NEW YORK, (Reuters): U.S. Federal Reserve officials said recent economic data has been disappointing, with one suggesting it could delay the Fed’s exit from its extremely easy monetary policy.
“The slowdown does change when you think the timing would be for when an exit strategy would be appropriate,” Eric Rosengren, president of the Boston Federal Reserve Bank, told CNBC in an interview.
Rosengren, who is one of the more dovish Fed officials on inflation, said it was too early to discuss whether the Fed should embark on a third round of quantitative easing, but did not rule it out.
As well as cutting rates to near zero in December 2008, the Fed has more than tripled its balance sheet to around $2.7 trillion. Its $600 billion second round of quantitative easing, known as QE2, ends this month.
Two other Fed officials -- inflation hawks Philadelphia Fed President Charles Plosser and Dallas Fed President Richard Fisher -- voiced strong reluctance to doing more. Both Fisher and Plosser have votes on policy this year, Rosengren does not.
Fisher told a Market News International conference in New York that the Fed has done enough, if not too much, to support the economy.
“I personally do not foresee additional accommodation,”
Fisher said he expects economic growth to accelerate in the second half of this year. He added he expects inflation to be tempered as the temporary boost from rising energy and commodity prices fades.
Plosser, speaking at a Global Interdependence Center conference in Helsinki, said the hurdle for the Fed to do more would be “very high”. He said the Labor Department’s “disappointing” employment report on Friday had not fundamentally changed his medium-term outlook.
Gas prices, Europe may be weighing on US jobs -Obama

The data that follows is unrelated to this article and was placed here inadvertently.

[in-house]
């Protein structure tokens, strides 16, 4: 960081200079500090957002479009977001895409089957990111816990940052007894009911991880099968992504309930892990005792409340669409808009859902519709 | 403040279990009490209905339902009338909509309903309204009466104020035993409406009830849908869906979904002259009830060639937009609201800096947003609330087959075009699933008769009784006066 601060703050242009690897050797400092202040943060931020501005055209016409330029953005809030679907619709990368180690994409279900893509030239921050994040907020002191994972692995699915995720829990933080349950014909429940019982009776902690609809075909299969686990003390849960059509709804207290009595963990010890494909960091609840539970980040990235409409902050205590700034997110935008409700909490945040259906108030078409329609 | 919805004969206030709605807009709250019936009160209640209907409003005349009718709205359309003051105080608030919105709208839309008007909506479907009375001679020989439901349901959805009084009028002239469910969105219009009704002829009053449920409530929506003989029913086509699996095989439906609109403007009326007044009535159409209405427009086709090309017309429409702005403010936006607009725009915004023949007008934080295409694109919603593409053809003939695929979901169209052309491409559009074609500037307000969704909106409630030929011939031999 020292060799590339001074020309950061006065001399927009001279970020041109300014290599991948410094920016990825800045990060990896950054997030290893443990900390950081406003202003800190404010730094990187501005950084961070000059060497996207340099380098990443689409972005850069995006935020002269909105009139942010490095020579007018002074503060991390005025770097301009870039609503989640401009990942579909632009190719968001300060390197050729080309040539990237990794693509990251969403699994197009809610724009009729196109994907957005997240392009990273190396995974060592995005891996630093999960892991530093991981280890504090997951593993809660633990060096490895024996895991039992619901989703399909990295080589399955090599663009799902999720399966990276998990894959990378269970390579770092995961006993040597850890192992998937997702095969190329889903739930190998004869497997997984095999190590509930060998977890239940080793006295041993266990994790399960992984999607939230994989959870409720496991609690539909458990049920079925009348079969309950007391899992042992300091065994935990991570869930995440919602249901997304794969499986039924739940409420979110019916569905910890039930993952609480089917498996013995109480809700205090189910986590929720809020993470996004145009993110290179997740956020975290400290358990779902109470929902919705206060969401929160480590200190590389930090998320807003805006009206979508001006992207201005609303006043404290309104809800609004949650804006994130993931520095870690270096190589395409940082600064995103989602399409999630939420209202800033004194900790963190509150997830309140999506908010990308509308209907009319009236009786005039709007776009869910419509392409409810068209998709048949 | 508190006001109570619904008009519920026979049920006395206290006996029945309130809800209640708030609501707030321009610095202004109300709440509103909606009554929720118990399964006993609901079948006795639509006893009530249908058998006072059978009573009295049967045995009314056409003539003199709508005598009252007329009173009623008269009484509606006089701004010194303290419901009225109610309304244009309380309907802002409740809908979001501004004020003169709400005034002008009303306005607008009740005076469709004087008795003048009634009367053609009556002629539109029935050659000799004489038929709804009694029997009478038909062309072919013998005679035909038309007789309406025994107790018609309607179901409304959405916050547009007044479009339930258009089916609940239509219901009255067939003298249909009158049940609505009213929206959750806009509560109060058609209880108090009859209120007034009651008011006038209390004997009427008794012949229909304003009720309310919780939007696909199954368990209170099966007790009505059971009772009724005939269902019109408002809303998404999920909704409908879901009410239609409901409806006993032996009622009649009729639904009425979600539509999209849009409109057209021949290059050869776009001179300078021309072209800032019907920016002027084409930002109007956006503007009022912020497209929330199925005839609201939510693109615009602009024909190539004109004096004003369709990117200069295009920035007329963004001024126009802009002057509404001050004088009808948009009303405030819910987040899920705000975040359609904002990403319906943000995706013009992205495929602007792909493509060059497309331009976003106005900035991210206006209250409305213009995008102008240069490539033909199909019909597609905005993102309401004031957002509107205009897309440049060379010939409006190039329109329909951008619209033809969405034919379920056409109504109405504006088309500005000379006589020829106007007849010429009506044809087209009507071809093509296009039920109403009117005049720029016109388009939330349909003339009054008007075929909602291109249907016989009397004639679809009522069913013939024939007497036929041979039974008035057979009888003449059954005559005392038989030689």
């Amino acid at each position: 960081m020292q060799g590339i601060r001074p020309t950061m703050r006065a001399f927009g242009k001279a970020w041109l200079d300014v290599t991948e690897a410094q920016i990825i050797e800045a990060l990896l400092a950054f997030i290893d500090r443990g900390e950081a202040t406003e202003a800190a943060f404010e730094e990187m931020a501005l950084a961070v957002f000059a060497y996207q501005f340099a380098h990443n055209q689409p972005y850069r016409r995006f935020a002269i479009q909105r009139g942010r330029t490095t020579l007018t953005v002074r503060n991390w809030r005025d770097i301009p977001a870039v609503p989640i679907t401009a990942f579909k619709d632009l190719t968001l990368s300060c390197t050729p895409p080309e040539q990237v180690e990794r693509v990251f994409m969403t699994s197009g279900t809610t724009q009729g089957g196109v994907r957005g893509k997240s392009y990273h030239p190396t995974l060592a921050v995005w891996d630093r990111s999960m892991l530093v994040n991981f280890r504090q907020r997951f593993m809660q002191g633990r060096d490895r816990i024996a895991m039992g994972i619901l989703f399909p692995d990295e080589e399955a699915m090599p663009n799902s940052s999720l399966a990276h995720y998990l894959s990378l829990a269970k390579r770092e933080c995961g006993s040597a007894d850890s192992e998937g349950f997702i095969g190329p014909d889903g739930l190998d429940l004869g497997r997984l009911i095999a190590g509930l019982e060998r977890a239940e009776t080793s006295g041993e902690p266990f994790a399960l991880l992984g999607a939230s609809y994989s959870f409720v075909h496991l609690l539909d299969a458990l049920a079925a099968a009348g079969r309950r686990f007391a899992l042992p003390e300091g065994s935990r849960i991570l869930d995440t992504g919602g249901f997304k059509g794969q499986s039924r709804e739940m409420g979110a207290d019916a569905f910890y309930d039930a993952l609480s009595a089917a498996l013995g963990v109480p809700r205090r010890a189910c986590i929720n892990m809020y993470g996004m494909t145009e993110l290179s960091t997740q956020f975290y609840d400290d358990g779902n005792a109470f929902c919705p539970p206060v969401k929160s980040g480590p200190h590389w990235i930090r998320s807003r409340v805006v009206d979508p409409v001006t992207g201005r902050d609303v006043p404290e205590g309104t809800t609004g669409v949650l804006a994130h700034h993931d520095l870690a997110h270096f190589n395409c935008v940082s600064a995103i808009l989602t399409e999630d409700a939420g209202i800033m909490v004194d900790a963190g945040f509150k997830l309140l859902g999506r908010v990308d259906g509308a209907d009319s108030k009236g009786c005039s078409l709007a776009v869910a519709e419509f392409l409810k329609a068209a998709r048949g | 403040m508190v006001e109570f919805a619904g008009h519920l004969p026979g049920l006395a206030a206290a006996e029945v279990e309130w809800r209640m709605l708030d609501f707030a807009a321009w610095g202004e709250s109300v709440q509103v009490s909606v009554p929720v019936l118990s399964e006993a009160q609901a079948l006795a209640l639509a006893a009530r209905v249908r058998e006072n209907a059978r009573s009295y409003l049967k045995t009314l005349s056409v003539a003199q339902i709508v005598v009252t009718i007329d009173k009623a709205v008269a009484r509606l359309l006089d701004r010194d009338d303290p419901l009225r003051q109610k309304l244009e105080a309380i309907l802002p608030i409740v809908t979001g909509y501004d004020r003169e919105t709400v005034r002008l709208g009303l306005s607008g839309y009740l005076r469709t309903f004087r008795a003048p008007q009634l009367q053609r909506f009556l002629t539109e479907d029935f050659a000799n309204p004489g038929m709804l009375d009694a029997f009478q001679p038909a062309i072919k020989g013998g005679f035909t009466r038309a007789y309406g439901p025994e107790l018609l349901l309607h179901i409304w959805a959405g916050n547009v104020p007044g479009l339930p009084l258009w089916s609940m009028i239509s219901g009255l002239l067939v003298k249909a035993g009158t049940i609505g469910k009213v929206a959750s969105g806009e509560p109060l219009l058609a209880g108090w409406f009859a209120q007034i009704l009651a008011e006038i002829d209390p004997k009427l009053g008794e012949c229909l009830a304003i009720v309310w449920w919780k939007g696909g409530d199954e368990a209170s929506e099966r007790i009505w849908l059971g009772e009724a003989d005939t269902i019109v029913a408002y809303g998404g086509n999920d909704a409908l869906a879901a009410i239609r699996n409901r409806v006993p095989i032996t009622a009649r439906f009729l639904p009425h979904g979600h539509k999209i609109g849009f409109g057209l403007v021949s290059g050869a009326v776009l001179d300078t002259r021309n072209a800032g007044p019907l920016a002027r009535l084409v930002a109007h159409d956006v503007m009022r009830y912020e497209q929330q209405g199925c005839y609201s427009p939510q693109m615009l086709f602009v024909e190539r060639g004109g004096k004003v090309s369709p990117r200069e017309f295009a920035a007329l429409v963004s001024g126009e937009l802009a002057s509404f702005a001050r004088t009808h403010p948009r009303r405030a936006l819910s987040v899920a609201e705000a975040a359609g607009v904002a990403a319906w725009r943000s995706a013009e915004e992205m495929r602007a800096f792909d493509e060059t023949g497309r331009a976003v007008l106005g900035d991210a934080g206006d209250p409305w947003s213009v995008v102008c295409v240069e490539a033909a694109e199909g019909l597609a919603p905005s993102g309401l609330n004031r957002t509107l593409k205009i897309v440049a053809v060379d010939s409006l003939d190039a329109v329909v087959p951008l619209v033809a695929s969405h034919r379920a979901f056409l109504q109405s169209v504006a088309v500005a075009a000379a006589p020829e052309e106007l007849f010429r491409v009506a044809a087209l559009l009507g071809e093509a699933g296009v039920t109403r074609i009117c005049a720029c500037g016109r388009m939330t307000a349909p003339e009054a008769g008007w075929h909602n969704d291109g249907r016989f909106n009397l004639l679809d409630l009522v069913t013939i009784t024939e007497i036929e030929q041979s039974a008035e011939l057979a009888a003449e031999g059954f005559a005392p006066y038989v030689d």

WASHINGTON, (Reuters): President Barack Obama, in his first direct comments about May’s weak U.S. jobs data that alarmed financial markets, said high gas prices and the European debt crisis were creating headwinds to growth.
“We don’t know yet what has happened in terms of this particular blip, what we do know is gas prices went up and that got consumers worried ... what’s happening in Europe has people nervous. So we’ve got some headwinds going up against us,” he told in Cleveland, Ohio.
The U.S. economy created just 54,000 new jobs last month -- significantly fewer than the 150,000 that had been forecast -- and unemployment edged up to 9.1 percent from 9 percent in April, according to data released on Friday.
“Over the last 15 months, we’ve created more than 2 million jobs in the private sector.
What has happened though is any given month, you are going to have sometimes better than expected jobs reports, sometimes worse than expected jobs reports,” he said in the interview.
Obama said after the data was released that the U.S. economy faced bumps in the road, but he did not comment directly on the disappointing employment report, which has raised concerns about the durability of the U.S. recovery.